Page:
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A student from 2016 Juneau Icefield Research Program exploring a crevasse (Source: Lucas Foglia, Deirdre Collins).

 

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Arête overlooking the Gilkey Glacier (Source: Deirdre Collins).

 

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Sunset seen from Camp 17, located on a nunatak in Gilkey Glacier (Source: Deirdre Collins).

Photo Friday: Alaska Glaciers in Old Pictures

This week’s Photo Friday features a special treasure: the historic pictures of Alaska glaciers. The images were selected from the special collection of Alaskan glacier surveys led by William O. Field during International Geophysical Year (IGY), 1957-1958.

These photos include Alaska glaciers like Columbia Glacier, Worthington Glacier, Grand Pacific Glacier, Northland Glacier, Lawrence Glacier, Ripon Glacier, and Yale Glacier, which are only a small part of the enormous collection. These photos represent an attempt to systematically study glacier change in Alaska. The photos can be accessed via National Snow and Ice Data Center.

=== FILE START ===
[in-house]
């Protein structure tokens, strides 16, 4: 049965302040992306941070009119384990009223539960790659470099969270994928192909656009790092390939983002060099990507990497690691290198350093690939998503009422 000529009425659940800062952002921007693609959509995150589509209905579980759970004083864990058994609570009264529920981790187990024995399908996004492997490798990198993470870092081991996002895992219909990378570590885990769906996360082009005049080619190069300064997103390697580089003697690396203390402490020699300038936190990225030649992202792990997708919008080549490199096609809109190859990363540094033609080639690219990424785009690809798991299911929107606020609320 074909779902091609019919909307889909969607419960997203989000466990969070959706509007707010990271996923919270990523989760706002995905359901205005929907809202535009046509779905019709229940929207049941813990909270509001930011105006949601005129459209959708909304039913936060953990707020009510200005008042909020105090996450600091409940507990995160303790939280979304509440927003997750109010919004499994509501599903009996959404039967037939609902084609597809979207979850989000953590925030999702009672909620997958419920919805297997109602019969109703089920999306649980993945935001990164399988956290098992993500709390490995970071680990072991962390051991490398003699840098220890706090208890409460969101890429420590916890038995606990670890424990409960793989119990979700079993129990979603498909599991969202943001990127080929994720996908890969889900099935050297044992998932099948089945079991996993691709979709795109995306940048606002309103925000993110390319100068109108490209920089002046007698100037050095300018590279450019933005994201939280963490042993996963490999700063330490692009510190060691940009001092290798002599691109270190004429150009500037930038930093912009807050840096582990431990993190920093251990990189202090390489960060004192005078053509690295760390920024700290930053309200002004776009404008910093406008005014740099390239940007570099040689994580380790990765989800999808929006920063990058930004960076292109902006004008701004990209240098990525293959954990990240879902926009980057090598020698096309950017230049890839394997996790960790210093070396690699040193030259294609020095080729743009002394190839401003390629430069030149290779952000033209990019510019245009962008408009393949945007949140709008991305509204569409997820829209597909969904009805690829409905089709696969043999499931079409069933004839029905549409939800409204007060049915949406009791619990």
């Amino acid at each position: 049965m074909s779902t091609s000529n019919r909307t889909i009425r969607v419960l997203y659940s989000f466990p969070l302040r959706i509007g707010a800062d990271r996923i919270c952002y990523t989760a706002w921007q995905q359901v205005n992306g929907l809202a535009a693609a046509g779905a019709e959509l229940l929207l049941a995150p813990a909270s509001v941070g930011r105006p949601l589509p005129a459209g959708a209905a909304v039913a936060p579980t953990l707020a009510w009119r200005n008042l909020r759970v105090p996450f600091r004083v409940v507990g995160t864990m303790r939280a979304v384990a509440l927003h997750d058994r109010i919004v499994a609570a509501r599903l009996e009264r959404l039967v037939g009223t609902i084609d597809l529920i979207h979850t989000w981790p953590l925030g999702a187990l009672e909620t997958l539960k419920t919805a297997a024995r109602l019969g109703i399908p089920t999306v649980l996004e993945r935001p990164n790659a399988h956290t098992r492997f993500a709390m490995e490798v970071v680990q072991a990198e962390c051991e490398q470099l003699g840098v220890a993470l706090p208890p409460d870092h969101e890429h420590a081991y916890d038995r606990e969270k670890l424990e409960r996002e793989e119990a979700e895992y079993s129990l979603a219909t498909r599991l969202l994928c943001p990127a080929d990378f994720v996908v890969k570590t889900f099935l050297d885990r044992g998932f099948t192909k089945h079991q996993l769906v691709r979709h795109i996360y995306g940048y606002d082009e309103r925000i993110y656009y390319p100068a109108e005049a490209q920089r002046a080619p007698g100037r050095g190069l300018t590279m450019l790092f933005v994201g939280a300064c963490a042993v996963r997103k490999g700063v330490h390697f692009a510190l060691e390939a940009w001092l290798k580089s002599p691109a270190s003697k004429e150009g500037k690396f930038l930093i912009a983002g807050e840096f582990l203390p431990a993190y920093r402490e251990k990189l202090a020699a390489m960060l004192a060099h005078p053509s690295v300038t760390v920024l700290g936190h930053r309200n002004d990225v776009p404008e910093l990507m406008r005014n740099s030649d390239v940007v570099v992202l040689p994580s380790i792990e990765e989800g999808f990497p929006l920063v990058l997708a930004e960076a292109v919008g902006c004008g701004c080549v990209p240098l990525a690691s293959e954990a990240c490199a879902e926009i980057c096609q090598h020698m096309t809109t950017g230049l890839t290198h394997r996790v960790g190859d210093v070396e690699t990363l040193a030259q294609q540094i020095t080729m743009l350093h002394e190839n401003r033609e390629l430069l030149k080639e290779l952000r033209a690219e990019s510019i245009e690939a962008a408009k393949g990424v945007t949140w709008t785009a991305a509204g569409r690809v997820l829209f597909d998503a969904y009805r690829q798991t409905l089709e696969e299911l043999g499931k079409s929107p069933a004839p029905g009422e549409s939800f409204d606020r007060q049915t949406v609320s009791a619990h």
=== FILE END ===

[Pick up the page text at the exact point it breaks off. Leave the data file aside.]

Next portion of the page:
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Alaska Mountain Glaciers Raise Global Sea Level

Alaska’s impact on global sea level rise is becoming more pronounced. Its melting glaciers, particularly the minority mountain glaciers, will be a major driver of sea level change in the coming decades, according to a new study conducted by Chris Larsen, research associate professor at the University of Alaska Fairbanks, and his colleagues.

The glacier world in Alaska. Photo credit: Stephen Kennedy (via Flickr).
The glacier world in Alaska. Photo credit: Stephen Kennedy (via Flickr).

With over 100,000 glaciers, Alaska is home to half of the world’s glaciers. Every seven years, glacier loss from Alaska contributes a 1-foot thick layer of water covering the state of Alaska. Though mountain glaciers hold less than 1% of the total glacier volume on the Earth, the recession of mountain glaciers contribute to nearly 1/3 of current sea level rise.